You will probably need a sledgehammer to break up the concrete once it has been cut so that it can be removed. Always be sure that you get all of the unwanted concrete out of the trench so that it can be leveled properly and prepared for the trench drain installation. Even small amounts of the concrete debris in the bottom of the trench can have an impact on the trench installation process.
Make Sure to Wear the Right Safety Gear
Concrete can create a lot of dust when it is cut, and it can also flake apart and throw pieces of the concrete slab into the air when it is broken apart with a sledgehammer. Be sure that you have protected your eyes and that you are wearing a high-quality mask to keep from breathing in the dust. Ear protection is another required safety item since cutting up concrete can be quite loud.
Wearing proper boots and proper clothing for this kind of work is also recommended. Concrete dust can be very abrasive, and you do not want to get it into the backs of your shoes or inside your pants or shirt. Gloves can also be a good idea.
Being sure that you will not get injured as you break up the concrete that needs to be removed is key. You do not want to have to take time away from your work because you have gotten hurt, and you will ensure that you can work far more comfortably if you take the time to get the right gear assembled before you start cutting.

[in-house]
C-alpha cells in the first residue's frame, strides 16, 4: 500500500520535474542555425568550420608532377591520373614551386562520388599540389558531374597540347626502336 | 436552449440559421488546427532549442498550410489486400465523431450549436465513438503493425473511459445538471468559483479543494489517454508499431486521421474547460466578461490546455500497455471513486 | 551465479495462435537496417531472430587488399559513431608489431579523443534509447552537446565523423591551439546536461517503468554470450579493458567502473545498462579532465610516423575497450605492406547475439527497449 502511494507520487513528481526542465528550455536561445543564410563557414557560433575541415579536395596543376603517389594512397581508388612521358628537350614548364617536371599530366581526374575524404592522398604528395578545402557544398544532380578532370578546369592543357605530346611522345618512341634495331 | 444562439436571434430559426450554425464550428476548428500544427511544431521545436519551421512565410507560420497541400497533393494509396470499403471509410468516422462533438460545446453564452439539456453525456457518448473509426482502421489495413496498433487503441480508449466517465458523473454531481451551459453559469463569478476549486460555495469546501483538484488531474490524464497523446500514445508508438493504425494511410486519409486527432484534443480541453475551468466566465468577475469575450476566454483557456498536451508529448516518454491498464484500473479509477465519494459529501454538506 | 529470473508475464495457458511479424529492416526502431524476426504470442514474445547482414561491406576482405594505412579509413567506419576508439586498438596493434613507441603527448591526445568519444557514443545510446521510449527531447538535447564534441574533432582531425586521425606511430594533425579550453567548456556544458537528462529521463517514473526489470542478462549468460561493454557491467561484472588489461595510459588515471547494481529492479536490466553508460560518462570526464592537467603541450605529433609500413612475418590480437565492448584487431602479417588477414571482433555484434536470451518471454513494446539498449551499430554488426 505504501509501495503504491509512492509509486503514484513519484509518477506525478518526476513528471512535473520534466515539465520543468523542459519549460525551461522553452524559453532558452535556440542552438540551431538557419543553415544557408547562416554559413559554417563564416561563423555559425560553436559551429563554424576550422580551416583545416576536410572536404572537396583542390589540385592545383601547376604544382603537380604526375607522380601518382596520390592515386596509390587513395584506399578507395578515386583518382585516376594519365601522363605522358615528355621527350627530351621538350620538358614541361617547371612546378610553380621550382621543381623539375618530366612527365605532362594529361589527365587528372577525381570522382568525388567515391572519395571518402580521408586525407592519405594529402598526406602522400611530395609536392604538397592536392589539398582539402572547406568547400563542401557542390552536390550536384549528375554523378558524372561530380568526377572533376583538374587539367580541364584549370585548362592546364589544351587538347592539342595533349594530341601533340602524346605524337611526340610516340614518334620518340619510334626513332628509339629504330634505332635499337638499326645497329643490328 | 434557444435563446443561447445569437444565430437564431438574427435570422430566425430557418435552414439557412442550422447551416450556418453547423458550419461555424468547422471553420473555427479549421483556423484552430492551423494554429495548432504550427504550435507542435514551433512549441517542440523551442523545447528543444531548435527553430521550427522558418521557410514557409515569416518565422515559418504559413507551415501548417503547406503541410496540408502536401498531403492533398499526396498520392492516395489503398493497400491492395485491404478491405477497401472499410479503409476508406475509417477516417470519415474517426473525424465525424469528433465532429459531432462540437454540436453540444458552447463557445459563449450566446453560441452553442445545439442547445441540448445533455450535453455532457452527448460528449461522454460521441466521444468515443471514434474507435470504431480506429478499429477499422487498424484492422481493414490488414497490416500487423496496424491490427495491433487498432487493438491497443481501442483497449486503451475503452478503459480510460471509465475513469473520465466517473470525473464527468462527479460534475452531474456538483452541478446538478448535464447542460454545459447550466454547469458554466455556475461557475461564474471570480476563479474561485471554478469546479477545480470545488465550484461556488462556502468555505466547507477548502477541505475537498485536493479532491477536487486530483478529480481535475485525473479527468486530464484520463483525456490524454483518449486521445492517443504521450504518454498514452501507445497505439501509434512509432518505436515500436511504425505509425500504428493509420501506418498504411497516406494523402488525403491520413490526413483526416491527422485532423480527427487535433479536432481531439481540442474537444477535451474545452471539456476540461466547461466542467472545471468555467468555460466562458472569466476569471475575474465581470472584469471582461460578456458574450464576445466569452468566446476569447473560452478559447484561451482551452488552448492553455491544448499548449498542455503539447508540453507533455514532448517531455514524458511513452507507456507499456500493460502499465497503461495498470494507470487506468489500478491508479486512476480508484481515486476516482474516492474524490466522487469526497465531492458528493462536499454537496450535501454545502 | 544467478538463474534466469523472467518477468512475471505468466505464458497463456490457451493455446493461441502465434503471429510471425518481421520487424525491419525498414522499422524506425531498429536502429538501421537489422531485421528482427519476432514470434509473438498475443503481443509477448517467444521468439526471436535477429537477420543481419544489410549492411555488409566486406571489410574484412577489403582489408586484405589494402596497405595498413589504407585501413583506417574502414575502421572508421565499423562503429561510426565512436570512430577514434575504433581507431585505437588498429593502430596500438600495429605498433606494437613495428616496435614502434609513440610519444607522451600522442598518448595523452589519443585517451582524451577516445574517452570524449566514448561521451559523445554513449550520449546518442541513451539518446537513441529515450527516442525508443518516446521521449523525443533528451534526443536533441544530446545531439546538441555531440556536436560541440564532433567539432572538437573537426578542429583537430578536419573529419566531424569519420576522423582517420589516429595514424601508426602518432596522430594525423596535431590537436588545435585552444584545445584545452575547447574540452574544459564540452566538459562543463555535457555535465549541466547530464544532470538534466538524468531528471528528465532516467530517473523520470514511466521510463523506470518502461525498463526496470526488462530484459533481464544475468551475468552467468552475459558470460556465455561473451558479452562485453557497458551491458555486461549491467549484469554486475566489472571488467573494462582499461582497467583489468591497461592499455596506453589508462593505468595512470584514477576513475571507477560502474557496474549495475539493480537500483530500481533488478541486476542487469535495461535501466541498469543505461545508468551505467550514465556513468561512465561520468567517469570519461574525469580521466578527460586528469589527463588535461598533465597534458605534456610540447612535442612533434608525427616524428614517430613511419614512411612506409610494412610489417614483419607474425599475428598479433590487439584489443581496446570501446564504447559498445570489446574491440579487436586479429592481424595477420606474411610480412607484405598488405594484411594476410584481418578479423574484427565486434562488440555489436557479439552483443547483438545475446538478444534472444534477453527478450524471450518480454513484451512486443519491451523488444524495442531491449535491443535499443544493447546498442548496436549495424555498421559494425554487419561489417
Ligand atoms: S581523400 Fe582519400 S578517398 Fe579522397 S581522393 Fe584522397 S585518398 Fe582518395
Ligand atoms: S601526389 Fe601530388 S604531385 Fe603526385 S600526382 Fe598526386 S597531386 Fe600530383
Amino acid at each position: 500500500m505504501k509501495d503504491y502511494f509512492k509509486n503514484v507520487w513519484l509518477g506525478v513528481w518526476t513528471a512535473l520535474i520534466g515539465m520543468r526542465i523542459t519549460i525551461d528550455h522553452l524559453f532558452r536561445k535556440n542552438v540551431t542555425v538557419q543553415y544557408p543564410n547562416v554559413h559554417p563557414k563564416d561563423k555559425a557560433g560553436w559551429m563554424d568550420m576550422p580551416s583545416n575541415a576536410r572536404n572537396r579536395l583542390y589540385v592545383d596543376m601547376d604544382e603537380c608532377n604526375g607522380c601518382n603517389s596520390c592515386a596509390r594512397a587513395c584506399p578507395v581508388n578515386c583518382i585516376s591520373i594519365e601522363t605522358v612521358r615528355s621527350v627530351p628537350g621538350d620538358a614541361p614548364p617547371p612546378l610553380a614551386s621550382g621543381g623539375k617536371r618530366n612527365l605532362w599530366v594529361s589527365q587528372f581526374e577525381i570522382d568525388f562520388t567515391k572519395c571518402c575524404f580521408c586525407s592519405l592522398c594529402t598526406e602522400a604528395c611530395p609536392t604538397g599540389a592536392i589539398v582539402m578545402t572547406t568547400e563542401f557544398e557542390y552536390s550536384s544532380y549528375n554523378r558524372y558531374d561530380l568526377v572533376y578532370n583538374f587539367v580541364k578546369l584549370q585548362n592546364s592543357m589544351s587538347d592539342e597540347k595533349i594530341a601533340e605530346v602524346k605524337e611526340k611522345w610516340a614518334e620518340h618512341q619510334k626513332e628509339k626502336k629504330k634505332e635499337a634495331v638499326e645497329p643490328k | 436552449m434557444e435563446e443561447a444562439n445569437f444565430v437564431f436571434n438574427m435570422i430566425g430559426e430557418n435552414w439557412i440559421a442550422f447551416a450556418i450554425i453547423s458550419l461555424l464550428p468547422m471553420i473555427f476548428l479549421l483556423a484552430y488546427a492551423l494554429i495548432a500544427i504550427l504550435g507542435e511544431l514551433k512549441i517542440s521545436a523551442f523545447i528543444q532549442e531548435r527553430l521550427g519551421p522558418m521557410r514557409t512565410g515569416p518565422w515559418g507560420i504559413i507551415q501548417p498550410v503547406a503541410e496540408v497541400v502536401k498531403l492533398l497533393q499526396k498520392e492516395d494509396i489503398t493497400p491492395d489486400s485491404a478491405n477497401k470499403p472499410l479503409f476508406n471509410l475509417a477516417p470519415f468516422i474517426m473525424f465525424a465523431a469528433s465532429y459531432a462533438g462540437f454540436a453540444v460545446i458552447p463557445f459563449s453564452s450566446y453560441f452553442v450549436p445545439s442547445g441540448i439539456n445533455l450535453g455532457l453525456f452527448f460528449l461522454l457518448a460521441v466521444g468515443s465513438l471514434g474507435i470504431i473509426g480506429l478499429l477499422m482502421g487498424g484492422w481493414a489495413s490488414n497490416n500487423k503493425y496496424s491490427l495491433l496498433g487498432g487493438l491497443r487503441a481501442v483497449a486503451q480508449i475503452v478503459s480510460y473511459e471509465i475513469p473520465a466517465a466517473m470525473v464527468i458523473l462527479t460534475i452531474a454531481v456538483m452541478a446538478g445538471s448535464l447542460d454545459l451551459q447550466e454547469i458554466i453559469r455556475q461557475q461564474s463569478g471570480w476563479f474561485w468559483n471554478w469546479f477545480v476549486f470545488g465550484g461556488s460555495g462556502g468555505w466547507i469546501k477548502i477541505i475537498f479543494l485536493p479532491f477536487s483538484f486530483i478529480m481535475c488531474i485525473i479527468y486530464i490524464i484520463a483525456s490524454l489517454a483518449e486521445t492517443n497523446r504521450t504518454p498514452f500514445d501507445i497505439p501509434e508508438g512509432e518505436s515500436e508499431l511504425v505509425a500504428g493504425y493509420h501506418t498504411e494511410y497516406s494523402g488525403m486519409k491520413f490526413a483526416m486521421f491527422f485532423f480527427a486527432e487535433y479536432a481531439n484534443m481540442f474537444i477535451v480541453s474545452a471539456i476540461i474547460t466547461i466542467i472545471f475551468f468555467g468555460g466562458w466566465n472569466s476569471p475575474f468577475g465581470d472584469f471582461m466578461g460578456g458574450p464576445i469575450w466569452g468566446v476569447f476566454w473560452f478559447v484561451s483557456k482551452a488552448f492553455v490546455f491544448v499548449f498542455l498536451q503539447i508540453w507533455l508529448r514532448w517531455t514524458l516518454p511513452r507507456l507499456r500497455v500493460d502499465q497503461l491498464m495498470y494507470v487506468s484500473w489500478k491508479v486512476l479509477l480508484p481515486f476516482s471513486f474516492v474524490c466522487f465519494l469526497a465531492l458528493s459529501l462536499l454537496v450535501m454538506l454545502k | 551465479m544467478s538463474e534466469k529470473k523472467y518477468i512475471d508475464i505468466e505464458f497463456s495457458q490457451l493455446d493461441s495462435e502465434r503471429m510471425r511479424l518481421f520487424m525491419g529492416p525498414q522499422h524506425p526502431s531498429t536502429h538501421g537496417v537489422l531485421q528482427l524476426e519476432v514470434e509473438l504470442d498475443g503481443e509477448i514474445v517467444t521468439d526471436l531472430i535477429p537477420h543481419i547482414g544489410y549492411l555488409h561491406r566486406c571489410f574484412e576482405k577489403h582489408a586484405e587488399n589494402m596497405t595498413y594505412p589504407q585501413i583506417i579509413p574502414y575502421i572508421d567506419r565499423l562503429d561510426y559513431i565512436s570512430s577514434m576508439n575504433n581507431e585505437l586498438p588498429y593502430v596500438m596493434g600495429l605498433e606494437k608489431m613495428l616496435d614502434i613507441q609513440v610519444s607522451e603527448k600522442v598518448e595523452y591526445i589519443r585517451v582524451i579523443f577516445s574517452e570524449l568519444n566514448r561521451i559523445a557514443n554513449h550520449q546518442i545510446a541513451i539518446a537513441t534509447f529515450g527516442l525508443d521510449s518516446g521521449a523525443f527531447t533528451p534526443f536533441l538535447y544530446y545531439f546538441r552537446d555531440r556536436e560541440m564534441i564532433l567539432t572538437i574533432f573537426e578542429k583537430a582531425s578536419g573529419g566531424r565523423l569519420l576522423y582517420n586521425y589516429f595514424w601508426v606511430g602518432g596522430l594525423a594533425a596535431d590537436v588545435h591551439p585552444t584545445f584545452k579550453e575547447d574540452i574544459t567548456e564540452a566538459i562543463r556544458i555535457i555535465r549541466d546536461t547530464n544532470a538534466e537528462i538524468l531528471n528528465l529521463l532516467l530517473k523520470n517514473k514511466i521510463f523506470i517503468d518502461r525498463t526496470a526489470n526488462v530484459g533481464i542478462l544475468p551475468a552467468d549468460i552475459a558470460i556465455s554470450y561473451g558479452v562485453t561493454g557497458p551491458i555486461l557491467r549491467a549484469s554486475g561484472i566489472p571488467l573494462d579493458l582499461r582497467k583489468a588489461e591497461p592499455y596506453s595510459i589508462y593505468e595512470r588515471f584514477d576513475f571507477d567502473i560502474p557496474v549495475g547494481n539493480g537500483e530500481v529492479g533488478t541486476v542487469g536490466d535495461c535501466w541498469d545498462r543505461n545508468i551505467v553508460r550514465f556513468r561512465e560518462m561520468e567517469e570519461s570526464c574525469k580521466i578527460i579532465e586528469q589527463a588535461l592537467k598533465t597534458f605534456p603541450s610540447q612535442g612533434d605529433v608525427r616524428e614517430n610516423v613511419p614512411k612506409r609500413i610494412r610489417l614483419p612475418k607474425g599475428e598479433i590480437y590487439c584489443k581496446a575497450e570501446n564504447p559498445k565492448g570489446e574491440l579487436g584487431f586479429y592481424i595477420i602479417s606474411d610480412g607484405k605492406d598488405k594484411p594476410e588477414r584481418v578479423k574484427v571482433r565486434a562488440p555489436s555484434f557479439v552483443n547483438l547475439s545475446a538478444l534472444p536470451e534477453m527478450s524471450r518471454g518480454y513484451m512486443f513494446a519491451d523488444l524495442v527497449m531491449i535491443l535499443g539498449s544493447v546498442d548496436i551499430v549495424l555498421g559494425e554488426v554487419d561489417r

Close Off the Area
Due to the noise and mess of installing a trench in concrete that has already been poured, you will want to consider screening off the work space from other parts of your property or your business. This will protect others from the dust and some of the noise related to the installation. Companies might have to consider shutting down for a day or a few days to allow the cutting process to be completed before workers can come back to their jobs.
Once the concrete cutting process is done, the installation of the trench drain is really simple, but the cutting process will take the most time and be the most disruptive. It is always a good idea to make sure that you have taken precautions to protect the people around the worksite from inhaling dust and chemicals related to breaking up the concrete. This work will also make it easier to clean up after you are done with the installation process.
Prepare the Trench
Make sure that you take the time to prepare the trench itself correctly for the trench drain that you are installing. You will need to pack down the ground, and you might need to add gravel and other material to make sure that the interior of the trench is level and smooth and will offer the right support to the trench drain itself.
Preparing the trench is not much different when you have dug into an existing floor than it would be if you were laying a trench in a location that did not yet have a building built around it. You will need to backfill, level, and compress the surface inside the drainage ditch to make sure that the trench drain system you have purchased will fit into it neatly. Make sure that the slope of the trench is correct as well before you start installing the trench drain system.